A new website has launched this week to connect the 18 Cities of Film that are part of UNESCO Creative Cities Network, in order to showcase the work taking place between the cities and enhance the international collaboration within the network.
“Whilst our City of Film status helps each member city to champion and develop screen production and screen culture within our own localities, we know that as a network we can be far stronger together than we are individually. We celebrate this new platform and look forward to seeing new collaborations spring from the sharing it will enable, especially as we all work to support creative sector resilience in the challenging economic climate caused by Covid-19.” – Grainne Brunsdon, Sydney City of Film, co-ordinating city of the Film Cities sub-network
Bristol City of Film has led the design and development of the multilingual Cities of Film website (www.citiesoffilm.org), which contains profiles for each of the member cities, examples of key initiatives running in each location and news about collaborative successes and opportunities between member cities.
Natalie Moore, Bristol City of Film, says: “We’re delighted to launch this new website on behalf of the entire Cities of Film network. For the first time we have a single shared platform that anyone can visit, wherever they are in the world, to learn more about how Cities of Film are leading development in film-based learning, engagement and innovation. As an online tool the site will help us work more closely with one another, enhance how we share best practice and create new opportunities to collaborate creatively. Given the challenges we’re all facing in the current pandemic, it’s never been more important for us to stay as connected as possible digitally.”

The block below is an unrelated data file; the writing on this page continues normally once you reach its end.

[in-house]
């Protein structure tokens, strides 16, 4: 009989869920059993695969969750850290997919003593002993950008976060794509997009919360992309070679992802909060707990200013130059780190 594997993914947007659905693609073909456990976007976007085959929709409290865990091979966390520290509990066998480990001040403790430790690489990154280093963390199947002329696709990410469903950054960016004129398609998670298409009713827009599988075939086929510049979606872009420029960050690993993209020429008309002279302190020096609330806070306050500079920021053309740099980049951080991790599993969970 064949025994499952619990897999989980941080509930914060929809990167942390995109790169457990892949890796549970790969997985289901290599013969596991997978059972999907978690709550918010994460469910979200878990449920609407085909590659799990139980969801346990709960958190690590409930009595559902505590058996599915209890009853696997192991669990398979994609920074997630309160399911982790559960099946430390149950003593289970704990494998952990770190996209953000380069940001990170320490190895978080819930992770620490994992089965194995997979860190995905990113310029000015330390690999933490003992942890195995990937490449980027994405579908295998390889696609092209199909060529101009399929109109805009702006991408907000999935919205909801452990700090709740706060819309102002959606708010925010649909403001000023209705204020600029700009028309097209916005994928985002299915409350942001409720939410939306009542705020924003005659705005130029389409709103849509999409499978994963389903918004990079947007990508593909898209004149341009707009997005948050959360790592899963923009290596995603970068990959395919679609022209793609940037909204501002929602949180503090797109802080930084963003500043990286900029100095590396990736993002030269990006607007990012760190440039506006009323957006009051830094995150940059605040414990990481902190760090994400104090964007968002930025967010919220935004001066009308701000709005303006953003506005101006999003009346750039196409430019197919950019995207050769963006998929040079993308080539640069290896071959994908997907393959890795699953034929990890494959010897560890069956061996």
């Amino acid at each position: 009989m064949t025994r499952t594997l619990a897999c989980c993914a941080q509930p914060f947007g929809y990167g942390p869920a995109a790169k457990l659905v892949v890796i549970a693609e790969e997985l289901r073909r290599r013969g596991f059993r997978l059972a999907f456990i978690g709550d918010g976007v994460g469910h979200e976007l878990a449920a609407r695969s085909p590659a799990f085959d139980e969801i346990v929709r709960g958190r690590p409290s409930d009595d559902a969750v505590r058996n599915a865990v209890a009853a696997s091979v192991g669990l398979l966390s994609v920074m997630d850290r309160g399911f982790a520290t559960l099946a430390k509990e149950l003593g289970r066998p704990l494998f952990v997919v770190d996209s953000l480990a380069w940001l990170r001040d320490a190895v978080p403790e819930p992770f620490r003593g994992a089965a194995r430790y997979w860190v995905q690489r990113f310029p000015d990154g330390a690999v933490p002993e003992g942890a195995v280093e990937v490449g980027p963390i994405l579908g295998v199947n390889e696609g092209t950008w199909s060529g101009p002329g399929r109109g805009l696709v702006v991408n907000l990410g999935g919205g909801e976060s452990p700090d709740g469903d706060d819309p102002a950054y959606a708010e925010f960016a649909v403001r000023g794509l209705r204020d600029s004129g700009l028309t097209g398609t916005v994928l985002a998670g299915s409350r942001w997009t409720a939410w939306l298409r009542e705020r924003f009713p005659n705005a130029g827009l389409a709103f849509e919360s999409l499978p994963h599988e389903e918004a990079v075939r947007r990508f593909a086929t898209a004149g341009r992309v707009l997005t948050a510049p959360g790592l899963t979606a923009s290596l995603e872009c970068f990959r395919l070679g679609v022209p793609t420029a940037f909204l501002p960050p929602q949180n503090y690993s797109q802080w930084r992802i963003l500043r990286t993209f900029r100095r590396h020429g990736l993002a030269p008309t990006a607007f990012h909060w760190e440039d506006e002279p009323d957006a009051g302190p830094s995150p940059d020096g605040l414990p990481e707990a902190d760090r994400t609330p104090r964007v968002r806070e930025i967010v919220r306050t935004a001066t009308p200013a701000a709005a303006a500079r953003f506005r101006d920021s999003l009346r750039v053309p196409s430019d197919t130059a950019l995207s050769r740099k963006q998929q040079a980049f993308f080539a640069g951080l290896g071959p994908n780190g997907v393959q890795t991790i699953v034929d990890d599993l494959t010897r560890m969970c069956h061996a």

The Film Cities sub-network now comprises 18 Cities of Film worldwide: Bitola (North Macedonia), Bradford (UK), Bristol (UK), Busan (South Korea), Galway (Ireland), Łódź (Poland), Mumbai (India), Potsdam (Germany), Qingdao (China), Rome (Italy), Santos (Brazil), Sarajevo (Bosnia and Herzegovina), Sofia (Bulgaria), Sydney (Australia), Terrassa (Catalonia), Valladolid (Spain), Wellington (New Zealand) and Yamagata (Japan).
The website is being launched in the week that the 14th Annual Conference of the UNESCO Creative Cities Network was due to take place in the Santos City of Film, Brazil. The event, which is usually attended by representatives from all 246 UNESCO creative cities, has been postponed until later in the year due to the Covid-19 pandemic.
Using the UN Sustainable Development Goals as their framework, UNESCO Creative Cities of Film are committed to delivering meaningful and progressive programmes of work that contribute to sustainable urban development. Examples of initiatives in progress within the Cities of Film network include the Film for Learning initiative in partnership with IntoFilm, Bradford’s Curriculum Innovation Service and Bristol’s boomsatsuma, is training teachers in primary schools to embed film into their teaching practices to engage with young people from an early age.
“Since we were named the first City of Film in 2009, the network has grown considerably with five new additions last year alone. As Cities of Film we are all committed to placing sustainable development at the heart of our cultural development, we’re also keen to collaborate together wherever possible. This platform will be a great help in achieving our goals.” – David Wilson, Bradford City of Film